This past week, I stumbled over one of those birthday milestones: 35.
It was a less than spectacular day, by my own fault. As much as I want people to fuss over me on these types of occasions, I didn’t want to face the reality that time is moving on without me.
By now, I feel that I should have figured out things so much more than I have. Nevertheless, here are five lessons that I have learned and strive to keep in mind:
1. Be kind.
This was a mantra that my mother taught us (me, my brother, my cousins, and any one else she could pin down for a few moments and remind). The world is a harsh, difficult, frustrating place. An appropriate epigram (attributed to Plato or Ian MacLaren) sums up this foundational approach to life:
“Be kind for everyone you meet is fighting a hard battle.”
Be kind to strangers, to neighbors, to coworkers, to subordinates, to superiors, to children, to animals, to the earth, the trees, your loved ones, yourself.
Be kind, but don’t be a doormat or a pushover or a fake.
2. All relationships require effort.
Popular culture has lied to us for many, many years. There is no such thing as “true love” that lasts forever, at least not on its own.
There is love that is planted, tended, cultivated, pruned, and nurtured. Love is an over-used label for butterflies in the stomach or hormones racing through one’s nether regions. Real daily love is being able to bite your tongue when a loved one – or stranger – says something stinging and mean, to stop yourself from throwing that hurt back at them.
Love is a spectrum of effort. Everyone in our lives falls somewhere along the relationship locus – strangers, acquaintances, friends, family, soulmates.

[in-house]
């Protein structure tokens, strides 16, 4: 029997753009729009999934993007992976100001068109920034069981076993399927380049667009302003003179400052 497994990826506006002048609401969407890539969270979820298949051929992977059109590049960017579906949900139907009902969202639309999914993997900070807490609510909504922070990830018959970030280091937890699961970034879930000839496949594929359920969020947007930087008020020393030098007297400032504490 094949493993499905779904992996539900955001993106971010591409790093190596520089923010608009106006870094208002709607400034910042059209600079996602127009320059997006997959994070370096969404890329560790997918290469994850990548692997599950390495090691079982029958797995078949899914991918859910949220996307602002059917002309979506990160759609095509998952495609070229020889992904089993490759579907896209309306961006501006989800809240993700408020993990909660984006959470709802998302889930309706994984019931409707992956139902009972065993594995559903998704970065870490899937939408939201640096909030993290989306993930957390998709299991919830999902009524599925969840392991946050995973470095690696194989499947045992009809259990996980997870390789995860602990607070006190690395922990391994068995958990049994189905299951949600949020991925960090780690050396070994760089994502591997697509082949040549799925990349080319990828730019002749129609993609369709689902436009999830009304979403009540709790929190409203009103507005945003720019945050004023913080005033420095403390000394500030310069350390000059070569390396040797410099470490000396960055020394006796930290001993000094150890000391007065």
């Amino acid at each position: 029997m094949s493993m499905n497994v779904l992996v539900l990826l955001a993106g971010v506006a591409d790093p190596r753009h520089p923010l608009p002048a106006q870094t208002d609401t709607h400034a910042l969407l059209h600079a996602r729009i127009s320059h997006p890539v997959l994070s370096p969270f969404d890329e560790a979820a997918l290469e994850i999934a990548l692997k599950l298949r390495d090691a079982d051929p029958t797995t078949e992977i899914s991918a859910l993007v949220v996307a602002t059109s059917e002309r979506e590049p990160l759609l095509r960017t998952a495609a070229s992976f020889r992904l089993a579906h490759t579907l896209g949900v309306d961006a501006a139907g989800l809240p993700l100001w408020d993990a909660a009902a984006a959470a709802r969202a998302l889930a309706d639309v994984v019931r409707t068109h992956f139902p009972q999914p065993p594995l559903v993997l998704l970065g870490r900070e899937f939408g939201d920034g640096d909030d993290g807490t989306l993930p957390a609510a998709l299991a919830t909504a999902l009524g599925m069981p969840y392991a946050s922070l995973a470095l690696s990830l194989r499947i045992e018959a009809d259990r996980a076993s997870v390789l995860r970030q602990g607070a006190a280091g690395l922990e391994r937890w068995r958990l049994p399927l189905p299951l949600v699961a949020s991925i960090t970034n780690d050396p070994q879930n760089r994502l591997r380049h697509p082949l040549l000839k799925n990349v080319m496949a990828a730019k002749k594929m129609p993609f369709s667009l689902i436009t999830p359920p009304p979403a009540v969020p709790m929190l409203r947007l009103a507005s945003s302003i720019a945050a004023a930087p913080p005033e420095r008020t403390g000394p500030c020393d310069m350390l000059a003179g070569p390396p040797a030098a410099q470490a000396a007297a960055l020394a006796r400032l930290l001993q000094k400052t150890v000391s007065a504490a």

If you want to be closer to your spouse, your friend, your neighbor, it requires effort. Sometimes a lot of effort, sometimes a little effort. Effort is measured in units of time. Read that as your time, your attention. You can’t give everyone all of your attention all of the time. But a little effort every so often goes a long way for most relationships.
Some relationships require daily maintenance. Those whom you see daily or almost daily should merit some attention. If you live with someone, you probably need to keep that relationship in tip-top shape. (The exception, I concede, would be college roommates that you never see in the flesh, only their dirty dishes).
It doesn’t take much to build relationships but it takes time. A smile, a warm genuine greeting. Asking about their weekends, their day. Remembering their names (duh!). Small gestures of kindness create a welcoming environment in the home, the workplace, the church, and so on.
Knowing someone for a long time does not negate this need. A six-year friendship or thirty-year marriage still needs tending. There are gardens that are hundreds of years old that still need regular, seasonal attention. You cannot take your relationships for granted.
When I was younger, I would repeat the Bible verse “Ask, for ye shall receive” to bolster my low self-confidence, to help me speak up. I still remind myself that it is okay to ask for help, for forgiveness, for a little mercy on rough days.
A corollary is if someone offers to help, then you probably should seriously consider accepting their offer before they change their minds. The other corollary is to say no every so often when others ask you to do more than you can realistically handle.
Asking means delegating. I can’t do it all, nor should I attempt to do so. I am not the only one capable or competent enough to do something. I read an article in Real Simple some time last year about women’s free time. Typically we don’t feel we have any, although we do. When we get home from work, then we generally feel compelled to do housework. Why aren’t men doing their share? We won’t let them, according to the results of one survey. Why not? We don’t think they do a good enough job.